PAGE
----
The genome sequence of Caenorhabditis briggsae: A platform for comparative genomics

Lincoln D. Stein, Zhirong Bao, Darin Blasiar, Thomas Blumenthal, Michael R. Brent, Nansheng Chen, Asif Chinwalla, Laura Clarke, Chris Clee, Avril Coghlan, Alan Coulson, Peter D'Eustachio, David H A Fitch, Lucinda A. Fulton, Robert E. Fulton, Sam Griffiths-Jones, Todd W. Harris, LaDeana W. Hillier, Ravi Kamath, Patricia E. KuwabaraElaine R. Mardis, Marco A. Marra, Tracie L. Miner, Patrick Minx, James C. Mullikin, Robert W. Plumb, Jane Rogers, Jacqueline E. Schein, Marc Sohrmann, John Spieth, Jason E. Stajich, Chaochun Wei, David Willey, Richard K. Wilson, Richard Durbin, Robert H. Waterston

Research output: Contribution to journalArticlepeer-review


The soil nematodes Caenorhabditis briggsae and Caenorhabditis elegans diverged from a common ancestor roughly 100 million years ago and yet are almost indistinguishable by eye. They have the same chromosome number and genome sizes, and they occupy the same ecological niche. To explore the basis for this striking conservation of structure and function, we have sequenced the C. briggsae genome to a high-quality draft stage and compared it to the finished C. elegans sequence. We predict approximately 19,500 protein-coding genes in the C. briggsae genome, roughly the same as in C. elegans. Of these, 12,200 have clear C. elegans orthologs, a further 6,500 have one or more clearly detectable C. elegans homologs, and approximately 800 C. briggsae genes have no detectable matches in C. elegans. Almost all of the noncoding RNAs (ncRNAs) known are shared between the two species. The two genomes exhibit extensive colinearity, and the rate of divergence appears to be higher in the chromosomal arms than in the centers. Operons, a distinctive feature of C. elegans, are highly conserved in C. briggsae, with the arrangement of genes being preserved in 96% of cases. The difference in size between the C. briggsae (estimated at approximately 104 Mbp) and C. elegans (100.3 Mbp) genomes is almost entirely due to repetitive sequence, which accounts for 22.4% of the C. briggsae genome in contrast to 16.5% of the C. elegans genome. Few, if any, repeat families are shared, suggesting that most were acquired after the two species diverged or are undergoing rapid evolution. Coclustering the C. elegans and C. briggsae proteins reveals 2,169 protein families of two or more members. Most of these are shared between the two species, but some appear to be expanding or contracting, and there seem to be as many as several hundred novel C. briggsae gene families. The C. briggsae draft sequence will greatly improve the annotation of the C. elegans genome. Based on similarity to C. briggsae, we found strong evidence for 1,300 new C. elegans genes. In addition, comparisons of the two genomes will help to understand the evolutionary forces that mold nematode genomes.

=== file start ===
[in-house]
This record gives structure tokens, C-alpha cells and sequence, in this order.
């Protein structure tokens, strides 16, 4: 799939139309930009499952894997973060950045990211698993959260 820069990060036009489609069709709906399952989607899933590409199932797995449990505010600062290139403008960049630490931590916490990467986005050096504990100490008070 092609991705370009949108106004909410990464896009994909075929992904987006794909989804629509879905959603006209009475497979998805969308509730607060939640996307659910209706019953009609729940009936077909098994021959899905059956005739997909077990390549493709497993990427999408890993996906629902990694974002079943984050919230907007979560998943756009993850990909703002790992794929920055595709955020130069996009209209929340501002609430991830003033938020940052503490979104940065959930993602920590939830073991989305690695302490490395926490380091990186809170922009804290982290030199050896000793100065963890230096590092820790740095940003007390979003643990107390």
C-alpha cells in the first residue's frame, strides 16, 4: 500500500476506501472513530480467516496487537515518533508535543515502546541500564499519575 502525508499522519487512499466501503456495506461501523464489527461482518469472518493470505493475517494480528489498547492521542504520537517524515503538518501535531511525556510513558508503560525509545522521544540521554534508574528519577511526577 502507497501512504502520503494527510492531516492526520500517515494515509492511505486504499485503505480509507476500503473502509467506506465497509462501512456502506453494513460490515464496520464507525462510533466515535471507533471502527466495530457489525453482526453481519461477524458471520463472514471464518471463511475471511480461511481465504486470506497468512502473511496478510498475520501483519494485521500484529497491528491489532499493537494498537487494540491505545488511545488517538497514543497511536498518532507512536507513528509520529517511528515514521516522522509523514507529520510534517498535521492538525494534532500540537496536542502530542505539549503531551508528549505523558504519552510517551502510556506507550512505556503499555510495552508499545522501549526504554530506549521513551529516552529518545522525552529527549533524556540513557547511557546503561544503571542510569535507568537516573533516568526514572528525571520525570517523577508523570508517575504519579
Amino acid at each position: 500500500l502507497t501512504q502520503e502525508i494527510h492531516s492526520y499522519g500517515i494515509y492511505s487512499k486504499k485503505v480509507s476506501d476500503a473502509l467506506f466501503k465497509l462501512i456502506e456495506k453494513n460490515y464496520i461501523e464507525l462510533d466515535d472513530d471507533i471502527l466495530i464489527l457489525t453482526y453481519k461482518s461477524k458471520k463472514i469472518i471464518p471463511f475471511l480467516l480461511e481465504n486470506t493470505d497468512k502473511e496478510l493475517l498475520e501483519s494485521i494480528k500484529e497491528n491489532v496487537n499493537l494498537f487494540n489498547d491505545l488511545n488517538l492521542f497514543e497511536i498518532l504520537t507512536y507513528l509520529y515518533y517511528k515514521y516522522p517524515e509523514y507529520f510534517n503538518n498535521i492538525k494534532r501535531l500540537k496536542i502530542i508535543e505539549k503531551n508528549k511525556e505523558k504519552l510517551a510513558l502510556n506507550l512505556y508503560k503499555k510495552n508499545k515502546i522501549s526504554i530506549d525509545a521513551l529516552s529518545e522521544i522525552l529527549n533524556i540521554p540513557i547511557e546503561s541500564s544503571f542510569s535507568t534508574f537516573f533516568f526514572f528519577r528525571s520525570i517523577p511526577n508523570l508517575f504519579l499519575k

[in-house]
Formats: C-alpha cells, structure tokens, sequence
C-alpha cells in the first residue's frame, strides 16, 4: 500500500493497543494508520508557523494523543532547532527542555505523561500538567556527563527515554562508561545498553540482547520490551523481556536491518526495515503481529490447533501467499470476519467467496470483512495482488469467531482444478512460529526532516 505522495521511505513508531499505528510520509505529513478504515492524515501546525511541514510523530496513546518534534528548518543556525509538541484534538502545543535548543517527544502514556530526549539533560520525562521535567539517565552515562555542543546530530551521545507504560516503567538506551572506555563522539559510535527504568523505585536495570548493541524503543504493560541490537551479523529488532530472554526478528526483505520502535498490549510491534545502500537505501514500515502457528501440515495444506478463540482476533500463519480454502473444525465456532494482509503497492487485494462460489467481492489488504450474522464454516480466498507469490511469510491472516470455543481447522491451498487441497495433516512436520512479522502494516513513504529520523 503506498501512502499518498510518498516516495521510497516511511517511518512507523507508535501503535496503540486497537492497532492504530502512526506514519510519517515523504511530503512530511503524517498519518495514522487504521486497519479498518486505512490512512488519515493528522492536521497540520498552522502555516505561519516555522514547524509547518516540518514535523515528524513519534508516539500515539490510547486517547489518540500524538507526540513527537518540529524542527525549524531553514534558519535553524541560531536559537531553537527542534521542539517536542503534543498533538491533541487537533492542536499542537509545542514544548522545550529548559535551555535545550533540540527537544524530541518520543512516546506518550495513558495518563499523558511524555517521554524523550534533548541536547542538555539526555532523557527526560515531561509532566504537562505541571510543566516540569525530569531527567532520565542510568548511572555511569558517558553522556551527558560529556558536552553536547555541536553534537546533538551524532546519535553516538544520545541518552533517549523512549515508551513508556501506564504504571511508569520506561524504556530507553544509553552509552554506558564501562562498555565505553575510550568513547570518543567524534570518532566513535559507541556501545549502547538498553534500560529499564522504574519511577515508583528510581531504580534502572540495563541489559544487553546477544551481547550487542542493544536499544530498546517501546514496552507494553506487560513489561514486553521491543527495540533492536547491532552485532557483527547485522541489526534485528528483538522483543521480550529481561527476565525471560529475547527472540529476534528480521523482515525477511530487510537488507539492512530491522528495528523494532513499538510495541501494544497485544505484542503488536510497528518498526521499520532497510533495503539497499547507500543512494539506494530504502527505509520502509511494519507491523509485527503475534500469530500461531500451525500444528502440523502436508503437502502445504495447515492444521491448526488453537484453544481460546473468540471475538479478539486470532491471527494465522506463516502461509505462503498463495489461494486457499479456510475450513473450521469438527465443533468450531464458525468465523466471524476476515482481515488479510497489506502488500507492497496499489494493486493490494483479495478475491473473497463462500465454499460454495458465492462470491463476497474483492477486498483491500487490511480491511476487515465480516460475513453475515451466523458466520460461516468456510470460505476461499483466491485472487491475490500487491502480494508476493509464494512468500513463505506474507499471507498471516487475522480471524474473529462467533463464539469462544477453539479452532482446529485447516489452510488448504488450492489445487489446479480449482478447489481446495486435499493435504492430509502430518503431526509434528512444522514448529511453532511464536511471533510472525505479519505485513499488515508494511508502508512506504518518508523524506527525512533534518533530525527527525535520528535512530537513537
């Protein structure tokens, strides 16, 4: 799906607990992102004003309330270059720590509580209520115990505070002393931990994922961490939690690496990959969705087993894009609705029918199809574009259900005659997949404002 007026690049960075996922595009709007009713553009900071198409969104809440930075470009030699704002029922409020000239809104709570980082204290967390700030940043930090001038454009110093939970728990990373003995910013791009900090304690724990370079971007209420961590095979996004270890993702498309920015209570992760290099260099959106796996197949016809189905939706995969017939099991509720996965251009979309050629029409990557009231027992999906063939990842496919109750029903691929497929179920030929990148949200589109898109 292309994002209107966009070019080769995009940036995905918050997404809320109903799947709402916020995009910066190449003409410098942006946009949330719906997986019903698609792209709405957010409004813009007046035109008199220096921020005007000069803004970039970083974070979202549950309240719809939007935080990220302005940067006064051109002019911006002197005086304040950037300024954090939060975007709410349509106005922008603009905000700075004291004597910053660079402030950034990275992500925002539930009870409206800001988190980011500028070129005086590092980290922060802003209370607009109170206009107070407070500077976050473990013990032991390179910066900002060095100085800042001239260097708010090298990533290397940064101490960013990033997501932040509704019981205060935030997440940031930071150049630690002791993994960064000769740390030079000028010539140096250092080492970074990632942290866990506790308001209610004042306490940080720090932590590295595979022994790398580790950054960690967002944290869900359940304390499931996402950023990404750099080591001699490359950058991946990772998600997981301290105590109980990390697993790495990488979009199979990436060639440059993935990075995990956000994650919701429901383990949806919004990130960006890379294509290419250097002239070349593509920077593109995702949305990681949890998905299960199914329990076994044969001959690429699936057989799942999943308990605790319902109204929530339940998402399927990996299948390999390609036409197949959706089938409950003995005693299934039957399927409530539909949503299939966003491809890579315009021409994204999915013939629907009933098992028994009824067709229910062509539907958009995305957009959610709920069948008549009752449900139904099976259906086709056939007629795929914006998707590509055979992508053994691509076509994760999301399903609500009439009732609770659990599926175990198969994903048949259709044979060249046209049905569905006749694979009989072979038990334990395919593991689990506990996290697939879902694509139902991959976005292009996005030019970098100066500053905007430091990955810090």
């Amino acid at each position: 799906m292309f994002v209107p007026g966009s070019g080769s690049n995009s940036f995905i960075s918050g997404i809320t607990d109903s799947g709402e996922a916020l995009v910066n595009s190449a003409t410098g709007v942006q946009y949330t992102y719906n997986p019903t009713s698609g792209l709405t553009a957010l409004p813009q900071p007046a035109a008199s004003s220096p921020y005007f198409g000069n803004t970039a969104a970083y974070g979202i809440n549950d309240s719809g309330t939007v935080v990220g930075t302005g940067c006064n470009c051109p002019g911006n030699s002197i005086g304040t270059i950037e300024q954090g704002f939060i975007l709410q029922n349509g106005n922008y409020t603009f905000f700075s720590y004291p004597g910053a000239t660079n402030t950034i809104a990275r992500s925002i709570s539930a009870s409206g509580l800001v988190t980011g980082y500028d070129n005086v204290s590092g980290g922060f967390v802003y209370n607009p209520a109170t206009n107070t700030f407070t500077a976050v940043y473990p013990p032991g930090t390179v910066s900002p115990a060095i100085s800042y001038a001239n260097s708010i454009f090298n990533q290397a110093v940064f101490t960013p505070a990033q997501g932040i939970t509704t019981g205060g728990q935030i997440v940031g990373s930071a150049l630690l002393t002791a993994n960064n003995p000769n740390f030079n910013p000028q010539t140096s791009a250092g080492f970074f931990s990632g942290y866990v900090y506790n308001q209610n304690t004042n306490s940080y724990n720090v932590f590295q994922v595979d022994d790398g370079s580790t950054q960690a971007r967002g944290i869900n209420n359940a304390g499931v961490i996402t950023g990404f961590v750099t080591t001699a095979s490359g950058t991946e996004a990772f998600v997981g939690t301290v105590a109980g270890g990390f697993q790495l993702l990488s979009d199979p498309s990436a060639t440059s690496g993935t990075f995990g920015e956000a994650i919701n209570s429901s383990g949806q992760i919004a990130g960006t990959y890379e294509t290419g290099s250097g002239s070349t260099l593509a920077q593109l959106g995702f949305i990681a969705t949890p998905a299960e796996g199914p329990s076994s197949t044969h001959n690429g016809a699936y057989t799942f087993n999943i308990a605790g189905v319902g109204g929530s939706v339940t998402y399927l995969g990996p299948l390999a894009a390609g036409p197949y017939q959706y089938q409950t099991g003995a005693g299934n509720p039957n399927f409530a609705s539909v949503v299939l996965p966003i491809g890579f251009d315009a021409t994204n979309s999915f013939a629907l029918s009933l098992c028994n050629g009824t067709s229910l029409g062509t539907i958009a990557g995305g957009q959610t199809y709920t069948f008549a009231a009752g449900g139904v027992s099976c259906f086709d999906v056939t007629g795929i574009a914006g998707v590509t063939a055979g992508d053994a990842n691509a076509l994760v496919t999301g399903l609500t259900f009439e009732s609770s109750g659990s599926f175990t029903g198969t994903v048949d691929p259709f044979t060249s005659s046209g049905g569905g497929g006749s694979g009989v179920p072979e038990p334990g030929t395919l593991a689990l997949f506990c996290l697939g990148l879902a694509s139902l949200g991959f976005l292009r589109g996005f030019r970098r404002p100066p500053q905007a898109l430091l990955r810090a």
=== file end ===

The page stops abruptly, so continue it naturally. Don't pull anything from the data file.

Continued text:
Original languageEnglish (US)
JournalPLoS biology
Issue number2
StatePublished - Nov 17 2003

ASJC Scopus subject areas

  • General Neuroscience
  • General Biochemistry, Genetics and Molecular Biology
  • General Immunology and Microbiology
  • General Agricultural and Biological Sciences


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